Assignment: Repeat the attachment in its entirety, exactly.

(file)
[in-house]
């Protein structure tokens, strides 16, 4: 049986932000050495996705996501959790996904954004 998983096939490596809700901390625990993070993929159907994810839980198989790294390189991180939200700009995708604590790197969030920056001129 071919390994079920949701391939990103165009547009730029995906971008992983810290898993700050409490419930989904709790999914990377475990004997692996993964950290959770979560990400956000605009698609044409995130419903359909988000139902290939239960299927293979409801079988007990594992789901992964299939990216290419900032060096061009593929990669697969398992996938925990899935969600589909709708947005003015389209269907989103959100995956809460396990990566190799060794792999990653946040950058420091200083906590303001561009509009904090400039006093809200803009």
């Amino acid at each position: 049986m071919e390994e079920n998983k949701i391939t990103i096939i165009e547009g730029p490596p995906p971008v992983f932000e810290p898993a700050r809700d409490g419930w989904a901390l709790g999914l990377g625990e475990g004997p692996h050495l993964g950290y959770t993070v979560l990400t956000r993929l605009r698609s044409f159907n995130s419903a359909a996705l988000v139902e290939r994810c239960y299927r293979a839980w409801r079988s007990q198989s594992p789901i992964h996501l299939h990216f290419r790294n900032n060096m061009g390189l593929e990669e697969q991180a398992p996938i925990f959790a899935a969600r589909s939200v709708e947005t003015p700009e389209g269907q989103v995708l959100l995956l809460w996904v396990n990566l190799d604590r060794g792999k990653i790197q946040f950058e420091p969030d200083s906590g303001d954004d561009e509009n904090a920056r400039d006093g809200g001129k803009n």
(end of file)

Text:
[in-house]
């Protein structure tokens, strides 16, 4: 049986932000050495996705996501959790996904954004 998983096939490596809700901390625990993070993929159907994810839980198989790294390189991180939200700009995708604590790197969030920056001129 071919390994079920949701391939990103165009547009730029995906971008992983810290898993700050409490419930989904709790999914990377475990004997692996993964950290959770979560990400956000605009698609044409995130419903359909988000139902290939239960299927293979409801079988007990594992789901992964299939990216290419900032060096061009593929990669697969398992996938925990899935969600589909709708947005003015389209269907989103959100995956809460396990990566190799060794792999990653946040950058420091200083906590303001561009509009904090400039006093809200803009």
């Amino acid at each position: 049986m071919e390994e079920n998983k949701i391939t990103i096939i165009e547009g730029p490596p995906p971008v992983f932000e810290p898993a700050r809700d409490g419930w989904a901390l709790g999914l990377g625990e475990g004997p692996h050495l993964g950290y959770t993070v979560l990400t956000r993929l605009r698609s044409f159907n995130s419903a359909a996705l988000v139902e290939r994810c239960y299927r293979a839980w409801r079988s007990q198989s594992p789901i992964h996501l299939h990216f290419r790294n900032n060096m061009g390189l593929e990669e697969q991180a398992p996938i925990f959790a899935a969600r589909s939200v709708e947005t003015p700009e389209g269907q989103v995708l959100l995956l809460w996904v396990n990566l190799d604590r060794g792999k990653i790197q946040f950058e420091p969030d200083s906590g303001d954004d561009e509009n904090a920056r400039d006093g809200g001129k803009n």